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Many good points TJ, I hate to see youngsters asked to go that quick for the sake of a big sale. Those horses invariably looked stressed and struggling. Give me 3/8ths in 36 and a smooth action, long effortless stride and maybe that horse is going to stay sound and is going to win some races. America has fabulous bloodlines and the 2 yr old in training circus ruins many promising animals...........it's a shame!


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PostPosted: Tue Apr 14, 2015 5:35 pm 
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I've not bought but one horse out of a 2 year old in training sale, but have had a few that probably could have worked really fast times. Very high acceleration and quickness....and then spit the bit out at four furlongs, and were lucky to break their maidens at bottom-level races. Seems their initial fast 2 and 3 works at the training farm were useless. I wouldn't know how to begin to select 2 year olds out of a sale and would agree with TJ and Wilf, there's SO much to consider, then the horse needs to be re-trained. I have some friends who are consigning, and they had a good March OBS, sold all their horses for over $200k apiece I think. They don't try to drill their babies and only buy two-turn types. They tell the trainers/agents that they don't try for the fastest works and hope that the horses will provide all the other indicators that attract buyers. It's very interesting. Seems like such a tough business. Both for consignors trying to select good prospects, keep them sound yet deliver a really attractive work, then for the buyers trying to distinguish between genuine talent or a Green Monkey.


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PostPosted: Tue Apr 14, 2015 6:13 pm 
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Also, how many potential champions with pedigrees with a reasonable degree of stamina were ruined because they were trained to show a lot of speed early on in their development. All they knew were their trainers wanted them to run fast early on so they were never given a chance to show what they had around two turns.


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PostPosted: Wed Apr 15, 2015 9:44 am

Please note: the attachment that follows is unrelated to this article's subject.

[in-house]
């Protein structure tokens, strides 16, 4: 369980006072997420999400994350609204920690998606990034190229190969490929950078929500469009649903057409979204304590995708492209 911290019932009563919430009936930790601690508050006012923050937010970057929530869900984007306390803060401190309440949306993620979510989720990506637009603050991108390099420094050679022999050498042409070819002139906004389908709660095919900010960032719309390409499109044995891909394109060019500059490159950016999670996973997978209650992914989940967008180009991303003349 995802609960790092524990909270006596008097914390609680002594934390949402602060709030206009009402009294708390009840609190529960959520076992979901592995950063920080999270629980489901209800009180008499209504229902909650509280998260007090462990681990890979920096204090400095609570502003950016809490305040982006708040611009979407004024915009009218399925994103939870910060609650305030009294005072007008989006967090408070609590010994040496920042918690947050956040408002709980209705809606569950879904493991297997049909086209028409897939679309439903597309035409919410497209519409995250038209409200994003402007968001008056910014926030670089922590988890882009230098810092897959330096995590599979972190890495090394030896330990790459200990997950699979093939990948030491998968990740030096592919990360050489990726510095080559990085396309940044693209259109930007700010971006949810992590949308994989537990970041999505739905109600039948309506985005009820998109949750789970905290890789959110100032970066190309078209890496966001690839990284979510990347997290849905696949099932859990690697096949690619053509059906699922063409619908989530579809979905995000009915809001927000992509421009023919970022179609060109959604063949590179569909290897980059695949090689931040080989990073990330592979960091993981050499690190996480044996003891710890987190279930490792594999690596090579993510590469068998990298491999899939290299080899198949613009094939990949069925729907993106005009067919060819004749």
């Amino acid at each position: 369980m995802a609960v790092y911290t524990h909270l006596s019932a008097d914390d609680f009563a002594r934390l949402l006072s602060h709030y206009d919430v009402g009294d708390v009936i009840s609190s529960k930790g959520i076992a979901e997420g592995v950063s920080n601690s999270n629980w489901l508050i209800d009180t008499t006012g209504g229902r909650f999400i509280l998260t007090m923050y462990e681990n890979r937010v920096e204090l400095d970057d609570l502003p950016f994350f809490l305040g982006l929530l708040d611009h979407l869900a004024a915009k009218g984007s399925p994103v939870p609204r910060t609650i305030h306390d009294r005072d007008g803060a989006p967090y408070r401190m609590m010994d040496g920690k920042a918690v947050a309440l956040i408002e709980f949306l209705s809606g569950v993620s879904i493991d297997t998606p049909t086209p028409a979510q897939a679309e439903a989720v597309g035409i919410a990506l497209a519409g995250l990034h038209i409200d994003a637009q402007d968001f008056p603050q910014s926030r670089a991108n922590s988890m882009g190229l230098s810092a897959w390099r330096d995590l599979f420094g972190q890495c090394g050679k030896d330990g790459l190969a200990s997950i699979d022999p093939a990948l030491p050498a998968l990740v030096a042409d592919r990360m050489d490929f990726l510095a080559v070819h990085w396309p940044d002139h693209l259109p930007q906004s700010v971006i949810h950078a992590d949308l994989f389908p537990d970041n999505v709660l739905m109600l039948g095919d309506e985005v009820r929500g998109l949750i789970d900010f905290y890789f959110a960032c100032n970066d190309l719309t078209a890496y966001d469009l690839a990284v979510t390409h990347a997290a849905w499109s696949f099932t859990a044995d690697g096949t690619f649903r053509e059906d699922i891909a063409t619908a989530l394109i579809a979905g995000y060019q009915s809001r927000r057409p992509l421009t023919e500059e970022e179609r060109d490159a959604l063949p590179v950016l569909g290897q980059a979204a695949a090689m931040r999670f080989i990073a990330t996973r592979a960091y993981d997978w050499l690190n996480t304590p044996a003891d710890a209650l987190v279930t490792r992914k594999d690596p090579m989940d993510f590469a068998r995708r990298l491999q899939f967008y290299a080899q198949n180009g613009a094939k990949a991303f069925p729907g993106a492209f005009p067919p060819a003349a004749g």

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The number doesn't mean much. If doing it easily, maybe. As for mile capabilities it says nothing.

jm

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PostPosted: Wed Apr 15, 2015 11:20 am 
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I have had good luck buying from the 2YO in training sales, but that may be partly due to my clients' budgets maxing out below $100,000. I bought 2 horses from the 2014 Fasig Midlantic Sale for $50,000 and $62,000 - both are now stakes winners, the first has earned $80,000 and the second has earned $175,000 - both still sound and in training. Neither worked in the top 25% timewise, but they both worked well - they both hit the ground lightly and had a low, fluid action.

I like the 2YO Sales because one can find value if your primary consideration is NOT time but how they move. Other 2YO purchases include a $30,000 OBS filly that won the Moccasin at Hollywood (also G2 placed, earned $160,000); a $60,000 Fasig Florida filly that won multiple stakes, G2 & G3 placed, earned $235,000; a $70,000 OBS colt that is a current runner & SW of $150,000; and a $100,000 OBS filly that won a G3, was 3 times G1 placed and earned $496,000. A number of other 2YO purchases may not have won stakes but have been sound and productive runners, more than 2/3 have earned more than their purchase prices.

One can find value at the 2YO Sales if one looks past the obvious.